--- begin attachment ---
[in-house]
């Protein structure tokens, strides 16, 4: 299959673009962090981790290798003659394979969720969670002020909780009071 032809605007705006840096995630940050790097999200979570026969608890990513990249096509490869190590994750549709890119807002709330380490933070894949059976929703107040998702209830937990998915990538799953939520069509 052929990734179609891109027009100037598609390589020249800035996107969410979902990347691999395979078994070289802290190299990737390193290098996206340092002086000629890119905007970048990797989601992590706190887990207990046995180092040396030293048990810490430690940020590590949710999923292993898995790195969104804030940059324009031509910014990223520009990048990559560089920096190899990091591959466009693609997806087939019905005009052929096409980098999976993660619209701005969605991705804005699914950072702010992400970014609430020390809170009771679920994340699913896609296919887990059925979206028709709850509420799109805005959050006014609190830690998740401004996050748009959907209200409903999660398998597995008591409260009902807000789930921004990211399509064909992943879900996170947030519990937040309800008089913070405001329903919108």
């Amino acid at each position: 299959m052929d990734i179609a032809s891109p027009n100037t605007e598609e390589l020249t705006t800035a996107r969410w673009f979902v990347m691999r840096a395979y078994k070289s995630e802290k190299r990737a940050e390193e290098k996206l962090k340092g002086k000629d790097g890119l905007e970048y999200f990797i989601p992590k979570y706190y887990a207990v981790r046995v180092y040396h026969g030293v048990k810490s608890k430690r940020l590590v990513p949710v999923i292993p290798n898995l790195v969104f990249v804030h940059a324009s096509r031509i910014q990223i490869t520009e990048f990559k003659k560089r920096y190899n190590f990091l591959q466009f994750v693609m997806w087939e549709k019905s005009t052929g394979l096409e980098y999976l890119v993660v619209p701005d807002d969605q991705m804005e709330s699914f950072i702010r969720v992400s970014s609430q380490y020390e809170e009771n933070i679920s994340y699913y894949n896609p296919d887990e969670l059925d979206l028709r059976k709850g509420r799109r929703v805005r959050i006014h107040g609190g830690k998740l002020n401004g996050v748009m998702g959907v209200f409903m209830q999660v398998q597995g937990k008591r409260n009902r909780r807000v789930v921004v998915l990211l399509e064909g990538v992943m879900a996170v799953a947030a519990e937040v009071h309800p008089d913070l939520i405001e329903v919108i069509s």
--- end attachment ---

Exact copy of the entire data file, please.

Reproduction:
[in-house]
């Protein structure tokens, strides 16, 4: 299959673009962090981790290798003659394979969720969670002020909780009071 032809605007705006840096995630940050790097999200979570026969608890990513990249096509490869190590994750549709890119807002709330380490933070894949059976929703107040998702209830937990998915990538799953939520069509 052929990734179609891109027009100037598609390589020249800035996107969410979902990347691999395979078994070289802290190299990737390193290098996206340092002086000629890119905007970048990797989601992590706190887990207990046995180092040396030293048990810490430690940020590590949710999923292993898995790195969104804030940059324009031509910014990223520009990048990559560089920096190899990091591959466009693609997806087939019905005009052929096409980098999976993660619209701005969605991705804005699914950072702010992400970014609430020390809170009771679920994340699913896609296919887990059925979206028709709850509420799109805005959050006014609190830690998740401004996050748009959907209200409903999660398998597995008591409260009902807000789930921004990211399509064909992943879900996170947030519990937040309800008089913070405001329903919108």
């Amino acid at each position: 299959m052929d990734i179609a032809s891109p027009n100037t605007e598609e390589l020249t705006t800035a996107r969410w673009f979902v990347m691999r840096a395979y078994k070289s995630e802290k190299r990737a940050e390193e290098k996206l962090k340092g002086k000629d790097g890119l905007e970048y999200f990797i989601p992590k979570y706190y887990a207990v981790r046995v180092y040396h026969g030293v048990k810490s608890k430690r940020l590590v990513p949710v999923i292993p290798n898995l790195v969104f990249v804030h940059a324009s096509r031509i910014q990223i490869t520009e990048f990559k003659k560089r920096y190899n190590f990091l591959q466009f994750v693609m997806w087939e549709k019905s005009t052929g394979l096409e980098y999976l890119v993660v619209p701005d807002d969605q991705m804005e709330s699914f950072i702010r969720v992400s970014s609430q380490y020390e809170e009771n933070i679920s994340y699913y894949n896609p296919d887990e969670l059925d979206l028709r059976k709850g509420r799109r929703v805005r959050i006014h107040g609190g830690k998740l002020n401004g996050v748009m998702g959907v209200f409903m209830q999660v398998q597995g937990k008591r409260n009902r909780r807000v789930v921004v998915l990211l399509e064909g990538v992943m879900a996170v799953a947030a519990e937040v009071h309800p008089d913070l939520i405001e329903v919108i069509s």